3. Stir in pumpkin puree, shredded parmesan cheese, the egg, cinnamon, nutmeg, salt, and pepper.
  4. Stir in 2 cups of flour.
  5. Turn the dough out onto a floured cutting board and knead by hand a few times. If the dough is still sticky, knead in additional flour ½ cup at a time until it forms a smooth dough. Because the water content in the pumpkin was so high, I ended up using about 4 and ½ cups of flour total for the gnocchi in these pictures, but it varies by 1 cup of flour or so depending on the water content in the pumpkin and potatoes. Kneading flour in ½ cup at a time gives you control over the dough - so just stop adding flour whenever it's smooth and elastic! It will resemble bread dough when it's ready.
  6. When the dough is ready, pinch off a handful of dough at a time and roll it into a long rope about ½" thick.
  7. Cut the rope of dough every ½" or so to form the gnocchi. Continue rolling and cutting gnocchi until you've formed them all.
  8. To form ridges on the gnocchi, roll each gnocchi over the tines of a fork. This step is pretty but optional - technically, the ridges help gnocchi hold sauce more effectively, but after boiling them and tossing them in sauce, the ridges aren't very apparent anymore. If you've got the time and the patience, go for the ridged look, but if you're pressed for time, skip right to the cooking phase.
  9. When you're ready to cook the gnocchi, bring a large pot of salted water to a boil and gently place the gnocchi in the water. I use a slotted spoon to lower them all in. Stir frequently to prevent sticking, and cook until the gnocchi float to the top of the water, about 5 minutes.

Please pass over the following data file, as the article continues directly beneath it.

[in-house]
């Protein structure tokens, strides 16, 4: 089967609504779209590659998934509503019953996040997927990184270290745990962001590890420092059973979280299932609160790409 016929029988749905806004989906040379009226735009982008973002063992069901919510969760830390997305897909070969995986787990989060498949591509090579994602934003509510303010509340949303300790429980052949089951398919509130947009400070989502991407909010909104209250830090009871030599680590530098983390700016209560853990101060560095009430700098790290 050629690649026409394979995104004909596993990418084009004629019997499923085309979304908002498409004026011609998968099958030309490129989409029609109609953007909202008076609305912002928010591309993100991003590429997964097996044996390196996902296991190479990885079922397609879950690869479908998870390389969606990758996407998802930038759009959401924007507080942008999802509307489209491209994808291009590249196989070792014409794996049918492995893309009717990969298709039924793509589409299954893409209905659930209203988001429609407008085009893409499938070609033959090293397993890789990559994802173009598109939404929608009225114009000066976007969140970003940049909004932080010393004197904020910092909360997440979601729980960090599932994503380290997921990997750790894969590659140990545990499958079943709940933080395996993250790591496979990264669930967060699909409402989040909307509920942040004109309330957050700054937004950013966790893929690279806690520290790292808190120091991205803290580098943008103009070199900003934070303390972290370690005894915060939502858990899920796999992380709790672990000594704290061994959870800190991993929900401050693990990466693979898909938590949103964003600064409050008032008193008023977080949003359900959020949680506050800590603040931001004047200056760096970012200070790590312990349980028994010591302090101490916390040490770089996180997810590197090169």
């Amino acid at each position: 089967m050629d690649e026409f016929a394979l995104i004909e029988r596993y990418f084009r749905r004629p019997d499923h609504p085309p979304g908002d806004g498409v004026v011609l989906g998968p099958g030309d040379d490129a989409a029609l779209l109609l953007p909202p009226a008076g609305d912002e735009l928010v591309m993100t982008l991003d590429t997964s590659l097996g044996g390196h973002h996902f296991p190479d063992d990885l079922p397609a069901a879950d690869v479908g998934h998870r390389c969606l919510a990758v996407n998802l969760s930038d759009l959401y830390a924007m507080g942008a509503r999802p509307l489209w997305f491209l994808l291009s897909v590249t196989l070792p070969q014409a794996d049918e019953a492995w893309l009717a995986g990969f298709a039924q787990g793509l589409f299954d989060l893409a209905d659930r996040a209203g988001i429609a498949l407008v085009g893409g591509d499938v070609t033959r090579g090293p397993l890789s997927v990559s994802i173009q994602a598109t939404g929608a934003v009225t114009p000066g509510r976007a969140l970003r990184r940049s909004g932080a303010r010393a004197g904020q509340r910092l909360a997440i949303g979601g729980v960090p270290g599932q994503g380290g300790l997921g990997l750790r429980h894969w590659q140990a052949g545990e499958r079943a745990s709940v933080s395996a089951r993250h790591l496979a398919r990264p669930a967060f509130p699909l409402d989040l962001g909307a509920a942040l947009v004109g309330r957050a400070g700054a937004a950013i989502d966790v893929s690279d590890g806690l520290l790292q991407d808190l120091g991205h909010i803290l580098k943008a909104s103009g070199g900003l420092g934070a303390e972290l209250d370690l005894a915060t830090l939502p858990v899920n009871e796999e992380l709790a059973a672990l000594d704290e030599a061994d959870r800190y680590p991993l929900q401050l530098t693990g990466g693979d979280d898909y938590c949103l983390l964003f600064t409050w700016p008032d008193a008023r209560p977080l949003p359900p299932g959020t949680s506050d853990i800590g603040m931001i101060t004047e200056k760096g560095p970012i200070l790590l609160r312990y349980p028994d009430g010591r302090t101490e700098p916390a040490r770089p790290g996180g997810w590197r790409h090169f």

10. Drain the gnocchi and toss them in your sauce of choice. I used a sage brown butter sauce (recipe below).
For the Sauce:
  1. In a large saucepan, place butter, sage leaves, and salt and pepper over low heat. Cook until butter has melted and browned and sage is fragrant, about 5 minutes. Once the butter starts to brown, turn off the heat! It's easy to burn the butter once it starts browning. There's a great tutorial here if you're new to the butter-browning thing.
  2. Toss the gnocchi in the browned butter (remove the sage or eat it - up to you!) and serve immediately.
NOTES
This makes a LOT of gnocchi - because it's so time-consuming to make, I make this double batch and freeze half of the formed gnocchi, then cook the rest. To freeze, lay gnocchi in a single layer on a sheet pan and stick them in the freezer until they're frozen, then remove the frozen gnocchi to a large plastic bag and return to the freezer. This keeps them from sticking together as they freeze.

The sauce in this recipe is enough for ½ of the total gnocchi produced by this recipe, since I freeze half the batch each time. If you're feeding a crowd, double the butter sauce ingredients.

Pumpkin Gnocchi in Browned Butter Sage Sauce